“Who Said Corrections is Boring?”

mandela rules kenya
Commisioner and staff at Kenya Prison Service from the ICPA in Bucharest

This week, we are featuring a guest blogger from the Kenya Prisons Service (KPS).

Dennis Mungo is an officer of the KPS who currently serves as coordinator of the Human Rights Office at KPS Headquarters. He is closely involved with the longstanding cooperation between KPS and RWI.

He will be blogging from the annual conference of the International Corrections and Prisons Association in Bucharest, which RWI is attending together with KPS to exchange experiences on practical implementation of the Mandela Rules and other human rights standards for corrections.

“I’m here for the first time at the annual International Corrections and Prison Association (ICPA) 18th annual conference, together with Josh and Damaris from RWI, my boss Benjamin Njoga, the Deputy Commissioner General of Kenyan Prisons, and Margaret Mwaniki, the Nairobi County Director for the Kenyan Probation and Aftercare Service, who’s also an important part of our human rights cooperation programme in Kenya.

“Day one, and anyone who might think that prisons and probation people getting together to discuss matters of corrections would be boring…might be in for a surprise!

“Just to rewind for a second: it was just last year during our annual review and planning meeting with RWI that this all came up. In the midst of the planning session, I threw in the possibility of having KPS and RWI join in the next ICPA conference with the aim of sharing our gains, challenges and strategies entrenching the Mandela Rules (the new UN Standard Minimum Rules for the Treatment of Prisoners) into our modus operandi – into our lifeline!”

ICPA is the main international association for corrections professionals like ourselves. Part of our strategy in this phase of our cooperation is to increase national and international exchanges, and so everyone was pretty excited by this idea.

“Back to Bucharest, cold as it may be but this has not dampened any excitement. Seventy-five countries represented, over 450 delegates, all abuzz with old friends catching up, Commissioner Generals, Director Generals, Heads of Offices, Justice Ministers. Suffice to say, we are not short of titles!  Just for a moment I stand and feel the moment: it’s like I am walking among giants, and this is such a humbling and proud moment indeed.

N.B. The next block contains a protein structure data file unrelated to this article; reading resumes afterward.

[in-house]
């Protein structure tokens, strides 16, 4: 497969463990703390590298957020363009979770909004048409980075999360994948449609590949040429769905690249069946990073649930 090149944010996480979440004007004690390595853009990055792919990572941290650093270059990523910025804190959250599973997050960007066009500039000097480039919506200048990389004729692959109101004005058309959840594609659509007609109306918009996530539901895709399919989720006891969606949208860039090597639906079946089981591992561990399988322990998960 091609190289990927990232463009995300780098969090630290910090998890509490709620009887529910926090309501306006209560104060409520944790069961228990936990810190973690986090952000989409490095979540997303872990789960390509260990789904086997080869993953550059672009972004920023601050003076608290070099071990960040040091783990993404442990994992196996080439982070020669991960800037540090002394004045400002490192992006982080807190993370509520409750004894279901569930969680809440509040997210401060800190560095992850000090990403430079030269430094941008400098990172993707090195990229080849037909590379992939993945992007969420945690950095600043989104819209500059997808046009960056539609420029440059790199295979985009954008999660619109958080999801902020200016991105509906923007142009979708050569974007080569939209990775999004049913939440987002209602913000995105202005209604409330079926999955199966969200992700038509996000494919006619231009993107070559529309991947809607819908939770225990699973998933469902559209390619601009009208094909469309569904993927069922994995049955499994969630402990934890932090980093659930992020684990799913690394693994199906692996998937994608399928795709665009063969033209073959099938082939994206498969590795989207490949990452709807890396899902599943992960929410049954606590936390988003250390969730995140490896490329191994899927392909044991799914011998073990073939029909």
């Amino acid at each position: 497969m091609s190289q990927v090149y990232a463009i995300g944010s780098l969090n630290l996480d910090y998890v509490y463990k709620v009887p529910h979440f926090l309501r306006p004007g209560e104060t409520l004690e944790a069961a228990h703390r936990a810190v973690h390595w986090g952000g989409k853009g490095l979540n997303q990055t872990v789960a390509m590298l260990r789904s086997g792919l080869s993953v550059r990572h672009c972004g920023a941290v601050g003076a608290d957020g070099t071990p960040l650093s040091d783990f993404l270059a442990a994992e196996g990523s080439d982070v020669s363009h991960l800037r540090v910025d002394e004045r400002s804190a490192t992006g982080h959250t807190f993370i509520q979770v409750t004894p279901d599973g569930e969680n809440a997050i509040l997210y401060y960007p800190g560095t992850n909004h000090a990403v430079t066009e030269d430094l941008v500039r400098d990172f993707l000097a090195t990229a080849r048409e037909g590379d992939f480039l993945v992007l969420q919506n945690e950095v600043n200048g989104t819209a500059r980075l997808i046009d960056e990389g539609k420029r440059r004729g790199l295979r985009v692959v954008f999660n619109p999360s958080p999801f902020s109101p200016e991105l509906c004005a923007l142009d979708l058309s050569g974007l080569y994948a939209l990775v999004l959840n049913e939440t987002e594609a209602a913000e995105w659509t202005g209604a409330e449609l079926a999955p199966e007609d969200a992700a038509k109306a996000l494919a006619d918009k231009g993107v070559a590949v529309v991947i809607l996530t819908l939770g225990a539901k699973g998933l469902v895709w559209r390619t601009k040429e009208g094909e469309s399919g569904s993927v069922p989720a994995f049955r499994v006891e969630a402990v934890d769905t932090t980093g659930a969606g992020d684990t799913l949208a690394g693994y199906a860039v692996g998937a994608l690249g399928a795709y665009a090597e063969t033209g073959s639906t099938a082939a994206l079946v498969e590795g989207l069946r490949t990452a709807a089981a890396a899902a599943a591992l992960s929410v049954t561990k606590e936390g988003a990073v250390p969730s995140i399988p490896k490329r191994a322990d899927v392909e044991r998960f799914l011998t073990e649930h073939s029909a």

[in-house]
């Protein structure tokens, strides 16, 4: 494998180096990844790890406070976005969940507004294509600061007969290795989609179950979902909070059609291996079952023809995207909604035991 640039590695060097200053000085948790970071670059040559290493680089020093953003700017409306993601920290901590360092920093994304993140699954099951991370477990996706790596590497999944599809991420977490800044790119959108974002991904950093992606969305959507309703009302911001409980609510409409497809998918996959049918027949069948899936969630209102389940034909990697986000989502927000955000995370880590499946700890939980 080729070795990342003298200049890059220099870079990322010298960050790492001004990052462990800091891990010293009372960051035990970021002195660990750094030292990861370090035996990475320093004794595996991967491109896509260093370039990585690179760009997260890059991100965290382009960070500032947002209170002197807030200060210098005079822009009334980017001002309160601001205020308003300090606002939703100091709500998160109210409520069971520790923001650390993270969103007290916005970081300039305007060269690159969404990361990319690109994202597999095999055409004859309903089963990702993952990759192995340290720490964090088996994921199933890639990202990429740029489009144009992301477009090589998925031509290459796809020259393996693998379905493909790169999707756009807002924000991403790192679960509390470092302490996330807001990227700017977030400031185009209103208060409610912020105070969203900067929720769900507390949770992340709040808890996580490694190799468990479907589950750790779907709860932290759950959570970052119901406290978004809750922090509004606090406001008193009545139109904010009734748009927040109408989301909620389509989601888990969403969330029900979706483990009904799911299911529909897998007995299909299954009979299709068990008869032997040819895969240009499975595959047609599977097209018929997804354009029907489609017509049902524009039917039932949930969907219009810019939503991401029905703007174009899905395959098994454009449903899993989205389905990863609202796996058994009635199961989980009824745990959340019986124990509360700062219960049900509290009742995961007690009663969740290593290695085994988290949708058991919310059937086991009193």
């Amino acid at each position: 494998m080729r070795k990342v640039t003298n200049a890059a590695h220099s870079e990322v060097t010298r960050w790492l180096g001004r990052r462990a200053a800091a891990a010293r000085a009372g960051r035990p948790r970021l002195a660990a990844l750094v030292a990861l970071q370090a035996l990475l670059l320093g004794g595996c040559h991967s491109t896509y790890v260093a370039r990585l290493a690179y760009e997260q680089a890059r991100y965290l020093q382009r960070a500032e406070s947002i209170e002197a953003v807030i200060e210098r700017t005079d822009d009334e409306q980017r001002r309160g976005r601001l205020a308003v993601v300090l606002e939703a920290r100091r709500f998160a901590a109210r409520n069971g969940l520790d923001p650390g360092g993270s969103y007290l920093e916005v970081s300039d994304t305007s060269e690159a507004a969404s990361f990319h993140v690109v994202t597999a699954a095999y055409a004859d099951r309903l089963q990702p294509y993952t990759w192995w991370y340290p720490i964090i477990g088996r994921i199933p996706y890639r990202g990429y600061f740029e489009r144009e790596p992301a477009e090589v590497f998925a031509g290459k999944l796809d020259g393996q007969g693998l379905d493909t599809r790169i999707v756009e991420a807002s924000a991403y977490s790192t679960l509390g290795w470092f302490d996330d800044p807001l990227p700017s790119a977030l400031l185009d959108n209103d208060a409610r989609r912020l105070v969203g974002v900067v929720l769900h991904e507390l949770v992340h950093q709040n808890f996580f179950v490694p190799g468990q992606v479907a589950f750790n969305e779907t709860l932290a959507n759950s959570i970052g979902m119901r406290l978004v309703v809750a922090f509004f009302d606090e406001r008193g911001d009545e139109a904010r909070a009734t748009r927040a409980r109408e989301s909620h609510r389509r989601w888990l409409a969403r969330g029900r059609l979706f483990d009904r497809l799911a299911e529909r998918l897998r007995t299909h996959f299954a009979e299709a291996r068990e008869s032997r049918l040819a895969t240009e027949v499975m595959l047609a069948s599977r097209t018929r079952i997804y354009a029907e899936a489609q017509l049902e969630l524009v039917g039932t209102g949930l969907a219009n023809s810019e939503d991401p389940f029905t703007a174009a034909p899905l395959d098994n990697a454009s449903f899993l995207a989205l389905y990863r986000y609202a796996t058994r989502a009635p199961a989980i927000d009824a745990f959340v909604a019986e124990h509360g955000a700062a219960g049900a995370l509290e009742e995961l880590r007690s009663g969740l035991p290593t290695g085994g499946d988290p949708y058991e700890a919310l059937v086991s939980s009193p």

“Highlights for me so far have included the opening presentation by Phil Wheatley from the UK, who very frankly explained the kind of problems their prisons are facing. These include funding cuts, which sounded very familiar, and he urged us to be realistic in our expectations about what corrections can achieve.

“He also said it was really important that we do more to explain, even to our own governments, what we actually do and how we contribute to society.”

ICRC also had a great session where they called upon different African prisons’ leaders to share successes and challenges, concluding with an agreement that we in Africa can probably learn more from each other than from places like Europe or the US.  It was particularly interesting to hear from the Commissioner of Namibian Prisons – we’ve already been inspired by Namibian approaches including borrowing from their prisons law – and I was delighted to meet with him afterwards and discuss a visit to share our experiences with rights-based prison reform.

“Ending the day with some traditional hospitality from our Romanian hosts, who said corrections is boring?!”

dennis_bioDennis Mungo is an officer of the Kenya Prisons Service (KPS) who currently serves as coordinator of the Human Rights Office at KPS Headquarters, and is closely involved with the longstanding cooperation between KPS and RWI.  This week he is blogging from the annual conference of the International Corrections and Prisons Association in Bucharest, which RWI is attending together with KPS to exchange experiences on practical implementation of the Mandela Rules and other human rights standards for corrections.